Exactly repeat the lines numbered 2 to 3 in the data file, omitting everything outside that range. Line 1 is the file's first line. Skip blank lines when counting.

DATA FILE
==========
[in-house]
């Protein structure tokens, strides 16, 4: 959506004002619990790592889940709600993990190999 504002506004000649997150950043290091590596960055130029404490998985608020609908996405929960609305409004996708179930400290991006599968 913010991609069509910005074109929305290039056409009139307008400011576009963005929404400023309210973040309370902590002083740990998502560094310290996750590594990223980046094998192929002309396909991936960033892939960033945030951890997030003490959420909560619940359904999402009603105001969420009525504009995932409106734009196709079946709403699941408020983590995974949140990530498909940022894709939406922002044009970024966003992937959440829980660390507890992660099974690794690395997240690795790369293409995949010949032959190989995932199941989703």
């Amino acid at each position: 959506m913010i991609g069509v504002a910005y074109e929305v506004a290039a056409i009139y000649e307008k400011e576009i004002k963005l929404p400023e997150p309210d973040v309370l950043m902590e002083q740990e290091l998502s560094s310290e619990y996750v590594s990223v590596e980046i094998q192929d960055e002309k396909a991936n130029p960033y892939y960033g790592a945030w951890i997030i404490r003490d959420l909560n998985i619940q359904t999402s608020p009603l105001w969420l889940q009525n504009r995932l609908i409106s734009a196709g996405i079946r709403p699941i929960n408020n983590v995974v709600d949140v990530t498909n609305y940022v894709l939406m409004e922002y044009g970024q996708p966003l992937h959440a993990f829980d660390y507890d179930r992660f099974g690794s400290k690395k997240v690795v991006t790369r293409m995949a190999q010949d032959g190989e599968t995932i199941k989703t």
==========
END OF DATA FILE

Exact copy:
């Protein structure tokens, strides 16, 4: 959506004002619990790592889940709600993990190999 504002506004000649997150950043290091590596960055130029404490998985608020609908996405929960609305409004996708179930400290991006599968 913010991609069509910005074109929305290039056409009139307008400011576009963005929404400023309210973040309370902590002083740990998502560094310290996750590594990223980046094998192929002309396909991936960033892939960033945030951890997030003490959420909560619940359904999402009603105001969420009525504009995932409106734009196709079946709403699941408020983590995974949140990530498909940022894709939406922002044009970024966003992937959440829980660390507890992660099974690794690395997240690795790369293409995949010949032959190989995932199941989703």
């Amino acid at each position: 959506m913010i991609g069509v504002a910005y074109e929305v506004a290039a056409i009139y000649e307008k400011e576009i004002k963005l929404p400023e997150p309210d973040v309370l950043m902590e002083q740990e290091l998502s560094s310290e619990y996750v590594s990223v590596e980046i094998q192929d960055e002309k396909a991936n130029p960033y892939y960033g790592a945030w951890i997030i404490r003490d959420l909560n998985i619940q359904t999402s608020p009603l105001w969420l889940q009525n504009r995932l609908i409106s734009a196709g996405i079946r709403p699941i929960n408020n983590v995974v709600d949140v990530t498909n609305y940022v894709l939406m409004e922002y044009g970024q996708p966003l992937h959440a993990f829980d660390y507890d179930r992660f099974g690794s400290k690395k997240v690795v991006t790369r293409m995949a190999q010949d032959g190989e599968t995932i199941k989703t």